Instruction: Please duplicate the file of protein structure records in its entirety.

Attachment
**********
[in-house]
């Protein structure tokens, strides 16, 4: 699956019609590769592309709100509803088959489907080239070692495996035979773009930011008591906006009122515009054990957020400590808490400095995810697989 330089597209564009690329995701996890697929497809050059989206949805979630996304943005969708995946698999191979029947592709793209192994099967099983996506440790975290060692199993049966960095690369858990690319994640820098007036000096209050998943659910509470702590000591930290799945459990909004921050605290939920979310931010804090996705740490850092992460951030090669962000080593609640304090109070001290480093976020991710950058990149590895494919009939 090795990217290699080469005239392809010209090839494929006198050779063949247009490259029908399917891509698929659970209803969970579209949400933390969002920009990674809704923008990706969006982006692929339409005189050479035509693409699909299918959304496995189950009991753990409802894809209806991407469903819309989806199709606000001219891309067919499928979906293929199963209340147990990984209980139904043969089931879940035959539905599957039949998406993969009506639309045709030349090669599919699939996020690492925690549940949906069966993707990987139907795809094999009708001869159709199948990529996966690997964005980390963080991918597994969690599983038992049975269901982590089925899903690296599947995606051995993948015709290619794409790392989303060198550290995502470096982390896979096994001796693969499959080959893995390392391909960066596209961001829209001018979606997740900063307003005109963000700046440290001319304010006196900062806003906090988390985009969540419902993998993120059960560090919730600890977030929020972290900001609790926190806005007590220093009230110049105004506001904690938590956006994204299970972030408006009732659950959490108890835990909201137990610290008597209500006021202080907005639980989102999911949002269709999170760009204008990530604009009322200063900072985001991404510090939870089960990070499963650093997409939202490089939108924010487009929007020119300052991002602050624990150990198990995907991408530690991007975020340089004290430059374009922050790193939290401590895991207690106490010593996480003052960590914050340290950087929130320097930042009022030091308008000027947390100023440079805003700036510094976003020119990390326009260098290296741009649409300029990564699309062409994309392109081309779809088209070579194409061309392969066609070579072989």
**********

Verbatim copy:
[in-house]
């Protein structure tokens, strides 16, 4: 699956019609590769592309709100509803088959489907080239070692495996035979773009930011008591906006009122515009054990957020400590808490400095995810697989 330089597209564009690329995701996890697929497809050059989206949805979630996304943005969708995946698999191979029947592709793209192994099967099983996506440790975290060692199993049966960095690369858990690319994640820098007036000096209050998943659910509470702590000591930290799945459990909004921050605290939920979310931010804090996705740490850092992460951030090669962000080593609640304090109070001290480093976020991710950058990149590895494919009939 090795990217290699080469005239392809010209090839494929006198050779063949247009490259029908399917891509698929659970209803969970579209949400933390969002920009990674809704923008990706969006982006692929339409005189050479035509693409699909299918959304496995189950009991753990409802894809209806991407469903819309989806199709606000001219891309067919499928979906293929199963209340147990990984209980139904043969089931879940035959539905599957039949998406993969009506639309045709030349090669599919699939996020690492925690549940949906069966993707990987139907795809094999009708001869159709199948990529996966690997964005980390963080991918597994969690599983038992049975269901982590089925899903690296599947995606051995993948015709290619794409790392989303060198550290995502470096982390896979096994001796693969499959080959893995390392391909960066596209961001829209001018979606997740900063307003005109963000700046440290001319304010006196900062806003906090988390985009969540419902993998993120059960560090919730600890977030929020972290900001609790926190806005007590220093009230110049105004506001904690938590956006994204299970972030408006009732659950959490108890835990909201137990610290008597209500006021202080907005639980989102999911949002269709999170760009204008990530604009009322200063900072985001991404510090939870089960990070499963650093997409939202490089939108924010487009929007020119300052991002602050624990150990198990995907991408530690991007975020340089004290430059374009922050790193939290401590895991207690106490010593996480003052960590914050340290950087929130320097930042009022030091308008000027947390100023440079805003700036510094976003020119990390326009260098290296741009649409300029990564699309062409994309392109081309779809088209070579194409061309392969066609070579072989």